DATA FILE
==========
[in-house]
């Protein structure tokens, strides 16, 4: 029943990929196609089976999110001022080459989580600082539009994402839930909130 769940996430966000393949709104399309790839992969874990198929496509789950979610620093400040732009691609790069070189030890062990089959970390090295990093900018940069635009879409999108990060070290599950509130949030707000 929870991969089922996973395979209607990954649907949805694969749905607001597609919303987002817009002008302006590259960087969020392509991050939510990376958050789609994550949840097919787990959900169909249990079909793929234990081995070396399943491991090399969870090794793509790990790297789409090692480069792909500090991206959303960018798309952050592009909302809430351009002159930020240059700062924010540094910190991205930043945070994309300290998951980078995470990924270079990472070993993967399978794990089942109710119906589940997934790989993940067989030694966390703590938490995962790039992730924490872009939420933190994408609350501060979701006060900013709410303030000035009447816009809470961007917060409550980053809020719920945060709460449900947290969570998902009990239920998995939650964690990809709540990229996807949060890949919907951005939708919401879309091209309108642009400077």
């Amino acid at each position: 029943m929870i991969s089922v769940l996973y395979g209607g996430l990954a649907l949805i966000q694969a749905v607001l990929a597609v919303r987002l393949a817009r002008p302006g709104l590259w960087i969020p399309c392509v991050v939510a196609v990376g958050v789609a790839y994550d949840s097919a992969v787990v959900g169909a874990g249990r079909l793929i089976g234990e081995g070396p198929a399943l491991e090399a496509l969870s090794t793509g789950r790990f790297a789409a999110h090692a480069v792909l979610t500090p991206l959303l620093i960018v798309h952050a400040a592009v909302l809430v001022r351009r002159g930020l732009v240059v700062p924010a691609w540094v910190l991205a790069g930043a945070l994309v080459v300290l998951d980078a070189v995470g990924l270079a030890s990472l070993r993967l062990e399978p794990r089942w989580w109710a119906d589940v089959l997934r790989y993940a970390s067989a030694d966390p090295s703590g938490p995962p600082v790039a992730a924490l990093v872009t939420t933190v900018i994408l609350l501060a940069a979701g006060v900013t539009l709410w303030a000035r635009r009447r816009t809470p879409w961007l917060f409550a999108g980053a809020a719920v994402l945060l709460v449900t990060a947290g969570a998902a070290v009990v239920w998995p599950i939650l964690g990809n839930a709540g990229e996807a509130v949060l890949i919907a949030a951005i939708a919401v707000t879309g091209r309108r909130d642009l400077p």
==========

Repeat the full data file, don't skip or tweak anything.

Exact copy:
[in-house]
């Protein structure tokens, strides 16, 4: 029943990929196609089976999110001022080459989580600082539009994402839930909130 769940996430966000393949709104399309790839992969874990198929496509789950979610620093400040732009691609790069070189030890062990089959970390090295990093900018940069635009879409999108990060070290599950509130949030707000 929870991969089922996973395979209607990954649907949805694969749905607001597609919303987002817009002008302006590259960087969020392509991050939510990376958050789609994550949840097919787990959900169909249990079909793929234990081995070396399943491991090399969870090794793509790990790297789409090692480069792909500090991206959303960018798309952050592009909302809430351009002159930020240059700062924010540094910190991205930043945070994309300290998951980078995470990924270079990472070993993967399978794990089942109710119906589940997934790989993940067989030694966390703590938490995962790039992730924490872009939420933190994408609350501060979701006060900013709410303030000035009447816009809470961007917060409550980053809020719920945060709460449900947290969570998902009990239920998995939650964690990809709540990229996807949060890949919907951005939708919401879309091209309108642009400077």
């Amino acid at each position: 029943m929870i991969s089922v769940l996973y395979g209607g996430l990954a649907l949805i966000q694969a749905v607001l990929a597609v919303r987002l393949a817009r002008p302006g709104l590259w960087i969020p399309c392509v991050v939510a196609v990376g958050v789609a790839y994550d949840s097919a992969v787990v959900g169909a874990g249990r079909l793929i089976g234990e081995g070396p198929a399943l491991e090399a496509l969870s090794t793509g789950r790990f790297a789409a999110h090692a480069v792909l979610t500090p991206l959303l620093i960018v798309h952050a400040a592009v909302l809430v001022r351009r002159g930020l732009v240059v700062p924010a691609w540094v910190l991205a790069g930043a945070l994309v080459v300290l998951d980078a070189v995470g990924l270079a030890s990472l070993r993967l062990e399978p794990r089942w989580w109710a119906d589940v089959l997934r790989y993940a970390s067989a030694d966390p090295s703590g938490p995962p600082v790039a992730a924490l990093v872009t939420t933190v900018i994408l609350l501060a940069a979701g006060v900013t539009l709410w303030a000035r635009r009447r816009t809470p879409w961007l917060f409550a999108g980053a809020a719920v994402l945060l709460v449900t990060a947290g969570a998902a070290v009990v239920w998995p599950i939650l964690g990809n839930a709540g990229e996807a509130v949060l890949i919907a949030a951005i939708a919401v707000t879309g091209r309108r909130d642009l400077p």